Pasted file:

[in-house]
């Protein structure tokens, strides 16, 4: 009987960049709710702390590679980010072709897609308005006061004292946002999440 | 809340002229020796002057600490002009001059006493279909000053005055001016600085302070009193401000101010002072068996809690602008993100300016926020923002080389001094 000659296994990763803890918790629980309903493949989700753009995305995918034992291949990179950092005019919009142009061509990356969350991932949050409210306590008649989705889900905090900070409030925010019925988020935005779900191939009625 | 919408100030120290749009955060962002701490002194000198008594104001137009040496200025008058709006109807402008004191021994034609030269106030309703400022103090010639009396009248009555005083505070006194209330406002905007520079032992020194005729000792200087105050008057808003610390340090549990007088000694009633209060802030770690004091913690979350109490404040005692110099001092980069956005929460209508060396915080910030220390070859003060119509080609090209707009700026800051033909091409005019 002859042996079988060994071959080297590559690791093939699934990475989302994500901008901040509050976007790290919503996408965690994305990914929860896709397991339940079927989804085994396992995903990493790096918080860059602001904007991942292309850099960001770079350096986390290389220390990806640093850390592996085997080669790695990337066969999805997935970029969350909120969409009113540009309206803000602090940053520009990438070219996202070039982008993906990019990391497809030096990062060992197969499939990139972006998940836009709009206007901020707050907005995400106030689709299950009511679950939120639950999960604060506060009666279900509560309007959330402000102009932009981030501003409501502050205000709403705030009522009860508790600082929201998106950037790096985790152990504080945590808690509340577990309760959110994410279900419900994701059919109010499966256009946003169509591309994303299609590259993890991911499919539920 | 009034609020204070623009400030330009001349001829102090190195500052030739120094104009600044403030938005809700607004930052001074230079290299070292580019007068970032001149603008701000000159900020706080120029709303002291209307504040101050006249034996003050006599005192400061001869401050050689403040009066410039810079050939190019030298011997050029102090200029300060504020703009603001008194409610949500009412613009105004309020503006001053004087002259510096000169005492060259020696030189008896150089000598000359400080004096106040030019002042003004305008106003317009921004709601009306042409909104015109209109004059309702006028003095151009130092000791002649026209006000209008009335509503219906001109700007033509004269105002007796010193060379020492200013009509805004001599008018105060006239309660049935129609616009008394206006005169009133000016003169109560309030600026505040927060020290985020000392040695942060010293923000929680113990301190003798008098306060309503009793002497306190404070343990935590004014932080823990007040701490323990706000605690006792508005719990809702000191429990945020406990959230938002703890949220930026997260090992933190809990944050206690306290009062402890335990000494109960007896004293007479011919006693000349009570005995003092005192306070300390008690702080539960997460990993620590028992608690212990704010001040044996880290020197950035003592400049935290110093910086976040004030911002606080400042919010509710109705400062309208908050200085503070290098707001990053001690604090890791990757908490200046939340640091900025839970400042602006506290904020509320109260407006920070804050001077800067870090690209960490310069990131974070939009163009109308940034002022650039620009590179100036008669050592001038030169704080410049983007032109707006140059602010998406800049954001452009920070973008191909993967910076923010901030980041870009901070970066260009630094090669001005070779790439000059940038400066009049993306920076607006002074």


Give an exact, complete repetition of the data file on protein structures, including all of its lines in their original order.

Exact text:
[in-house]
């Protein structure tokens, strides 16, 4: 009987960049709710702390590679980010072709897609308005006061004292946002999440 | 809340002229020796002057600490002009001059006493279909000053005055001016600085302070009193401000101010002072068996809690602008993100300016926020923002080389001094 000659296994990763803890918790629980309903493949989700753009995305995918034992291949990179950092005019919009142009061509990356969350991932949050409210306590008649989705889900905090900070409030925010019925988020935005779900191939009625 | 919408100030120290749009955060962002701490002194000198008594104001137009040496200025008058709006109807402008004191021994034609030269106030309703400022103090010639009396009248009555005083505070006194209330406002905007520079032992020194005729000792200087105050008057808003610390340090549990007088000694009633209060802030770690004091913690979350109490404040005692110099001092980069956005929460209508060396915080910030220390070859003060119509080609090209707009700026800051033909091409005019 002859042996079988060994071959080297590559690791093939699934990475989302994500901008901040509050976007790290919503996408965690994305990914929860896709397991339940079927989804085994396992995903990493790096918080860059602001904007991942292309850099960001770079350096986390290389220390990806640093850390592996085997080669790695990337066969999805997935970029969350909120969409009113540009309206803000602090940053520009990438070219996202070039982008993906990019990391497809030096990062060992197969499939990139972006998940836009709009206007901020707050907005995400106030689709299950009511679950939120639950999960604060506060009666279900509560309007959330402000102009932009981030501003409501502050205000709403705030009522009860508790600082929201998106950037790096985790152990504080945590808690509340577990309760959110994410279900419900994701059919109010499966256009946003169509591309994303299609590259993890991911499919539920 | 009034609020204070623009400030330009001349001829102090190195500052030739120094104009600044403030938005809700607004930052001074230079290299070292580019007068970032001149603008701000000159900020706080120029709303002291209307504040101050006249034996003050006599005192400061001869401050050689403040009066410039810079050939190019030298011997050029102090200029300060504020703009603001008194409610949500009412613009105004309020503006001053004087002259510096000169005492060259020696030189008896150089000598000359400080004096106040030019002042003004305008106003317009921004709601009306042409909104015109209109004059309702006028003095151009130092000791002649026209006000209008009335509503219906001109700007033509004269105002007796010193060379020492200013009509805004001599008018105060006239309660049935129609616009008394206006005169009133000016003169109560309030600026505040927060020290985020000392040695942060010293923000929680113990301190003798008098306060309503009793002497306190404070343990935590004014932080823990007040701490323990706000605690006792508005719990809702000191429990945020406990959230938002703890949220930026997260090992933190809990944050206690306290009062402890335990000494109960007896004293007479011919006693000349009570005995003092005192306070300390008690702080539960997460990993620590028992608690212990704010001040044996880290020197950035003592400049935290110093910086976040004030911002606080400042919010509710109705400062309208908050200085503070290098707001990053001690604090890791990757908490200046939340640091900025839970400042602006506290904020509320109260407006920070804050001077800067870090690209960490310069990131974070939009163009109308940034002022650039620009590179100036008669050592001038030169704080410049983007032109707006140059602010998406800049954001452009920070973008191909993967910076923010901030980041870009901070970066260009630094090669001005070779790439000059940038400066009049993306920076607006002074």